时间：2019年12 月30日 13：30-14：30
Phytoplankton (photosynthetic eukaryotes), prokaryotes and viruses that constitute the marine microbial food web control the base of biogeochemical processes in the sea and have broad ecological impacts from primary production to marine fisheries. In vast oligotrophic open oceans, phytoplankton compete for scant nutrient (both macro- and micro-nutrients) and light (both quantity and quality/spectrum) resources that are vital for all life activities and can exert strong selective force for shaping phytoplankton community structure. As a consequence, diverse life strategies from molecular (e.g. functional genes) to species level (e.g. trophic mode) are developed by phytoplankton to adapt to changing environments, among which mixotrophy (the combination of autotrophic and heterotrophic nutrition) has been found as a widespread nutritional strategy. Relying on the generalized trophic strategy of phagocytosis besides the specialized strategy of obligate autotrophy, mixotrophic phytoplankton become stronger competitors under favored conditions (e.g. high light, low nutrient, and relatively ample prey resource). However, this could also put phytoplankton at stake of engulfing large-sized viruses (the so-called 'giant virus') which is potentially and completely challenging our traditional understanding on host-virus interaction. The overarching goal of this talk is to bridge multi-faceted interactions between phytoplankton, changing environments and other species at different trophic level in the food web. I will present results from several of my previous projects using integrative approaches across laboratory, field and computation, to provide new insights on how phytoplankton interact, adapt and evolve in a highly dynamic ocean environment.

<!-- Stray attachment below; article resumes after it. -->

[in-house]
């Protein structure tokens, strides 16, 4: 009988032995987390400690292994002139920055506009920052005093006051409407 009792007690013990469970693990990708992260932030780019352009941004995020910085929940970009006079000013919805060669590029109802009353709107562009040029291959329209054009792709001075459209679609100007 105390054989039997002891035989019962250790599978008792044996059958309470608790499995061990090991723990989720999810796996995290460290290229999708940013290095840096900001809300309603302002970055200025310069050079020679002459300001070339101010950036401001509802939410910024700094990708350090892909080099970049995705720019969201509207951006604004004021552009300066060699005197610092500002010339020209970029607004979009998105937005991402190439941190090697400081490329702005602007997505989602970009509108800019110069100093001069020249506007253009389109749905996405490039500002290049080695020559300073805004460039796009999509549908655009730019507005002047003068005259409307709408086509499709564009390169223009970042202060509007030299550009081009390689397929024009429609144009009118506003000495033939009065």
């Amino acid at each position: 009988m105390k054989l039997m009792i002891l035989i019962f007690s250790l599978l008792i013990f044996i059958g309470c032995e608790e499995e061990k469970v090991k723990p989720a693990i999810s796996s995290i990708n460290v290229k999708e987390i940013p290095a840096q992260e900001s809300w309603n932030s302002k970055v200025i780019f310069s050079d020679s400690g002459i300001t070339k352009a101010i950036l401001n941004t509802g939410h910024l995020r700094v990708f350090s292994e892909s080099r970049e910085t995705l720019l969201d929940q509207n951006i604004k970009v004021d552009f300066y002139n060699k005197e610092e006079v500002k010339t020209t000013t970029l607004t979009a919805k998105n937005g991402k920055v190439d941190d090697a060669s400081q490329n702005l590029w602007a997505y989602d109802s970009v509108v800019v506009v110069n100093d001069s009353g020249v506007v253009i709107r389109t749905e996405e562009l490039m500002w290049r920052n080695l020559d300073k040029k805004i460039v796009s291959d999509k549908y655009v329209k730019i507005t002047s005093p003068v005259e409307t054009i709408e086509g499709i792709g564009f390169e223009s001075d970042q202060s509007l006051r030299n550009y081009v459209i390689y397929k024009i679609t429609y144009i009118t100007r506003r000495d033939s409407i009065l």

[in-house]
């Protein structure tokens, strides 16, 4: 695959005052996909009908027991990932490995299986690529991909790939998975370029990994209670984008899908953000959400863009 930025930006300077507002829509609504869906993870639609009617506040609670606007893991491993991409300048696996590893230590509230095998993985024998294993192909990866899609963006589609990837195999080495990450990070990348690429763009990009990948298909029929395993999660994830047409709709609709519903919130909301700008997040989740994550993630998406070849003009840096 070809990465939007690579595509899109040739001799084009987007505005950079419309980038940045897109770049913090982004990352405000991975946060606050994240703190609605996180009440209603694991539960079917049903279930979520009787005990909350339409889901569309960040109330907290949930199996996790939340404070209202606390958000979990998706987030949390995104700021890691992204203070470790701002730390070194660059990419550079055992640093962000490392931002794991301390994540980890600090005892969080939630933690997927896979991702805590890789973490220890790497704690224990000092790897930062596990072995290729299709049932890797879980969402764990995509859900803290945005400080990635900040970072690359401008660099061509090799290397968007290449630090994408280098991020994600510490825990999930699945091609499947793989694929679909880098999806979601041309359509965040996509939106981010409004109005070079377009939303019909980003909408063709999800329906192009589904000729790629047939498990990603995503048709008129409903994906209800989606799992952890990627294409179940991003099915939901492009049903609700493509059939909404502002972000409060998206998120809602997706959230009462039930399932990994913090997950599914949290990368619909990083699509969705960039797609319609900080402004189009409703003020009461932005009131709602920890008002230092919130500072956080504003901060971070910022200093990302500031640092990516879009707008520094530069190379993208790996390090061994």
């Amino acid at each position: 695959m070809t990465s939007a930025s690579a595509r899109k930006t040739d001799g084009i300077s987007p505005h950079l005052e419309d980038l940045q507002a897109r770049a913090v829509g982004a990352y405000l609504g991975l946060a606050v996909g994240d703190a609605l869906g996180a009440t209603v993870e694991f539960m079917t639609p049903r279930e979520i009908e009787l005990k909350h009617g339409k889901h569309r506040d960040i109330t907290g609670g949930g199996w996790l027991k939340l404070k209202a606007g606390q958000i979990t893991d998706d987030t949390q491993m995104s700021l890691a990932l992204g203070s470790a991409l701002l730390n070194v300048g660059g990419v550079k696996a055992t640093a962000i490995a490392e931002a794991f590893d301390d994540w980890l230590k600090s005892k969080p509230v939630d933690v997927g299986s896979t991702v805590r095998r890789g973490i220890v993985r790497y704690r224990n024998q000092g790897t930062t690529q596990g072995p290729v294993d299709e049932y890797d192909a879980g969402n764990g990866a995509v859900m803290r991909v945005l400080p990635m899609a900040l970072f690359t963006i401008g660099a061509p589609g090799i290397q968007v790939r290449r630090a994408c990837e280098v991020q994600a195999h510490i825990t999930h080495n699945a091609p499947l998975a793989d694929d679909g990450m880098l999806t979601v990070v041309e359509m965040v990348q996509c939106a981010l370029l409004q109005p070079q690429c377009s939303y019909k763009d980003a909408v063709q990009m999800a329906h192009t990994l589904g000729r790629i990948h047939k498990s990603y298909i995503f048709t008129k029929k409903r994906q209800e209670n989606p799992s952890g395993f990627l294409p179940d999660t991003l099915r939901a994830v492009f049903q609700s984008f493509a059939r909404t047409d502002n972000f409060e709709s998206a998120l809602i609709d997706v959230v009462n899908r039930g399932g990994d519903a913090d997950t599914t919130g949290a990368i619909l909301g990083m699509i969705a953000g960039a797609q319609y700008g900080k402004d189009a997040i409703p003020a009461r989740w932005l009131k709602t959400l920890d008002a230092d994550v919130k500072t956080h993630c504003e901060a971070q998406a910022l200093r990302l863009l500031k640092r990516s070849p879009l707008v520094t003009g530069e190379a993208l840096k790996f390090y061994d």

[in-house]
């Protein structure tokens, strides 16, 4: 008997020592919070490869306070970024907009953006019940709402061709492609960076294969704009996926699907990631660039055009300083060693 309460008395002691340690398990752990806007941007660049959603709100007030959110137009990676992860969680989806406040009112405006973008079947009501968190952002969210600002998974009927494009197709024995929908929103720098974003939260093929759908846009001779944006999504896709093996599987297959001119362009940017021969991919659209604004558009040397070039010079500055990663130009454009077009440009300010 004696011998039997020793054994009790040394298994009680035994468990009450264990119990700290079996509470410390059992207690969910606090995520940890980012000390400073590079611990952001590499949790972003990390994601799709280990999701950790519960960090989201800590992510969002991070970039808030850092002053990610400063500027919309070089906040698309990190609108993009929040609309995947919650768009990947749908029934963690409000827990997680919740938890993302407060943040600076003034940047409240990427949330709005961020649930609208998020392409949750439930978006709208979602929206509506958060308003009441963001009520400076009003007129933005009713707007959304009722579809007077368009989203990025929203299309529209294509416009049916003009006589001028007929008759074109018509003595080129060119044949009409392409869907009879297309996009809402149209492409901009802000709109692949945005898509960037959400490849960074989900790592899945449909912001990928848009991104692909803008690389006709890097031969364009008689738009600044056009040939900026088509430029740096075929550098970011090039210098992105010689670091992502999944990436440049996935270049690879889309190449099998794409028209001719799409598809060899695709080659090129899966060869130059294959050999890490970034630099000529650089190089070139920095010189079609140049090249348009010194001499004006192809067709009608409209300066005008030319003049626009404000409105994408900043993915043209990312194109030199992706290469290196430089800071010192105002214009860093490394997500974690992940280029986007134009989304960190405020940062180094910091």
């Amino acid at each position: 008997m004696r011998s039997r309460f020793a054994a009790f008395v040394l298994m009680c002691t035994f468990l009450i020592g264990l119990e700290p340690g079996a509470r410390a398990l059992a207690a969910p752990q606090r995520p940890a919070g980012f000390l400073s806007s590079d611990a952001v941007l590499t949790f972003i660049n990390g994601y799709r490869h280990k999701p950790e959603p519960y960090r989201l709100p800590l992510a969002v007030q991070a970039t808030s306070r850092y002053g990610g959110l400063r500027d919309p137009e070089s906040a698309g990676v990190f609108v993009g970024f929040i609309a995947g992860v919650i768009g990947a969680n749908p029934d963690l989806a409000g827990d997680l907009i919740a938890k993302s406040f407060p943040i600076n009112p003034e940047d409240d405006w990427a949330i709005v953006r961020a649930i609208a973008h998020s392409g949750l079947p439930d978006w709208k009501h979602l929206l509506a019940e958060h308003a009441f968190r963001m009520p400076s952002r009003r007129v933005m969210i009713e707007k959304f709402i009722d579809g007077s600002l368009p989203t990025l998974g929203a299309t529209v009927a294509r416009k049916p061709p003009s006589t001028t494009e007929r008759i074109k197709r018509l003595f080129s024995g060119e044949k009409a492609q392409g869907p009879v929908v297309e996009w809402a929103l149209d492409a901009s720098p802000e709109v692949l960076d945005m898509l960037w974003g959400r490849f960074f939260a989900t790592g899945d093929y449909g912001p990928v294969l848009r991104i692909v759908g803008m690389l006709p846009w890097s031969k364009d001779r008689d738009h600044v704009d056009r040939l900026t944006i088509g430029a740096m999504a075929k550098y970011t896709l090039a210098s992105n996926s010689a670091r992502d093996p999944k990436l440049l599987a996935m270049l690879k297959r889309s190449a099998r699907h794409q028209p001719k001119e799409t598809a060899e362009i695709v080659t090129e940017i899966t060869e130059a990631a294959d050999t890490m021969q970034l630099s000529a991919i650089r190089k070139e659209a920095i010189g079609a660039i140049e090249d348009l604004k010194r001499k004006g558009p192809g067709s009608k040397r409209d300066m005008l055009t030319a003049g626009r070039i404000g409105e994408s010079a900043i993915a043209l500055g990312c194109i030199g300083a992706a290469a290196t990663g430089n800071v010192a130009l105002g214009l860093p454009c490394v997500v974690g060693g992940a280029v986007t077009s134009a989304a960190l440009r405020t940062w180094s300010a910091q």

Dr. Qian (Lydia) Li earned M.S. and Ph.D. degrees in Environmental Science (the previous 'State Key Laboratory of Marine Environmental Science') from Xiamen University (China) and spent one year as a postdoc at the University of Amsterdam (the Netherlands) before joining the Center for Microbial Oceanography: Research and Education at University of Hawaii (USA). She was broadly trained in microbial oceanography, has experience with traditional microbiological techniques, molecular biology and biochemistry, has conducted various research related to the bottom up and top down controls on marine phytoplankton through integrative laboratory and field approaches. Her current work focuses on the trophic interactions among protist, their prokaryotic prey and viruses infecting them, with emphases on physiology, diversity and ecological implications. Outside of science, she enjoys going to fitness and dance classes, hiking, cooking, traveling and organizing weekend activities.